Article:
Conservative leader Stephen Harper has announced that his government, if reelected, will make permanent a home renovation tax credit, bringing back a popular recession-timed program and one that the renovation industry has long sought to be made permanent.
But there is a catch: It is an election promise, and will only be introduced when the government can afford it within its budget.
The new credit will rebate 5 per cent of the cost of renovations between $1,000 and $5,000. It has an estimated cost of $1.5 billion a year. “We’re targeting this for mid-mandate,” he said in a campaign stop speech.
The home building and renovation industry, represented by the Canadian Home Builders’ Association (CHBA) believes much of this additional cost will be recovered by cutting into the underground economy, as clearly the rebate will only be available on properly registered (and taxed) projects.
The CHBA said in a news release that was pleased that the importance of home renovation to the Canadian economy was recognized with the announcement of a proposed permanent Home Renovation Tax Credit. This is a measure that CHBA has long recommended to all national political parties as a policy that will help address affordability and combat the underground economy.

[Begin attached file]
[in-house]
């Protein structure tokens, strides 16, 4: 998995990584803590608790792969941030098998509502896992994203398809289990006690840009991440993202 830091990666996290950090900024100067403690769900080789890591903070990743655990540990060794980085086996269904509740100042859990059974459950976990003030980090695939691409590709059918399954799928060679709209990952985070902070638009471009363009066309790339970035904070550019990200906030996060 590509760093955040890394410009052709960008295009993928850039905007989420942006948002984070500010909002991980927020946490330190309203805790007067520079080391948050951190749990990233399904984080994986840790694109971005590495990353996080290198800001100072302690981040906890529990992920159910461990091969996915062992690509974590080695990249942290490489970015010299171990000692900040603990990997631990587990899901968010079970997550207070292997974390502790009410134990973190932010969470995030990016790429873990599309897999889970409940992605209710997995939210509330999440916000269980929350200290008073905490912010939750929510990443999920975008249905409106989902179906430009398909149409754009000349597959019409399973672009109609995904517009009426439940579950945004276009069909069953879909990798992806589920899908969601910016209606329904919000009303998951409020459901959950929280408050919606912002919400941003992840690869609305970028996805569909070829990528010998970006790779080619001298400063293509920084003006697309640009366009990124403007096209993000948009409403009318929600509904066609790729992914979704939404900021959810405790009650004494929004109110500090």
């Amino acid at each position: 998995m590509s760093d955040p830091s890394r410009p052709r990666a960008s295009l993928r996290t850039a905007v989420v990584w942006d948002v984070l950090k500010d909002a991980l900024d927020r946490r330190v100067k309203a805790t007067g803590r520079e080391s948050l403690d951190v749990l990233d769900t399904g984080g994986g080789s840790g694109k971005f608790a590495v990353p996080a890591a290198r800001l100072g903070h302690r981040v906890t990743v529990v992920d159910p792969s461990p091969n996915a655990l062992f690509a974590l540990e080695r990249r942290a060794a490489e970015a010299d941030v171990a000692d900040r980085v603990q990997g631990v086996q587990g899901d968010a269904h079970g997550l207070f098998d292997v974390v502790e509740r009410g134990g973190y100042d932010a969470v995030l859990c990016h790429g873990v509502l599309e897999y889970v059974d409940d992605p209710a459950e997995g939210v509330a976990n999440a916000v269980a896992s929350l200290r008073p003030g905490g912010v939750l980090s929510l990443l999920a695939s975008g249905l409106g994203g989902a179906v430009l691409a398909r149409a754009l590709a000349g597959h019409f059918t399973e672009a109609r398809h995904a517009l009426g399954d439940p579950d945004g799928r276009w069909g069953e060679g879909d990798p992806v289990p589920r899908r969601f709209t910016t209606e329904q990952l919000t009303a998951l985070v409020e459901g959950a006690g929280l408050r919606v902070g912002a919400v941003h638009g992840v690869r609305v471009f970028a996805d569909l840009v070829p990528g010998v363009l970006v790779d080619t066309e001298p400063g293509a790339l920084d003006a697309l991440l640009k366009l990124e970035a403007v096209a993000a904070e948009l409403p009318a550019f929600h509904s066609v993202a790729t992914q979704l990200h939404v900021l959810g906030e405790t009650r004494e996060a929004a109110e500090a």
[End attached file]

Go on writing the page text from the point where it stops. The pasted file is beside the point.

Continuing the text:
“We are glad that the importance of home renovation to the Canadian economy has been introduced into the election campaign. A permanent tax credit is sound policy for all Canadians, helping homeowners protect and add value to their homes, while also addressing the chronic problem of the underground ‘cash’ economy in home renovations and repairs,” noted CHBA CEO Kevin Lee.
CHBA has consistently advocated for a modest tax credit that would discourage homeowners from doing business with contractors who only work for cash, and who don’t provide proper contracts, insurance or written warranties to customers. “Tax credits that require homeowners to get receipts also help to protect them from ‘cash’ contractors who leave a trail of bad work and broken promises,” noted Lee.
CHBA has highlighted that a renovation tax credit is particularly important for first time homebuyers who are facing serious housing affordability challenges, noting that a tax credit to help them renovate “fixer uppers” is good for young families. It can also support energy efficiency improvements to lower energy bills.
“Housing issues are everyone’s issues, and CHBA hopes all parties will bring forward proposals that address the affordability challenges impacting Canadians who own homes today, and those younger people and families who hope to become homeowners in the future,” he added.
“Hopefully, this announcement will stimulate focus on housing issues by all parties,” he concluded.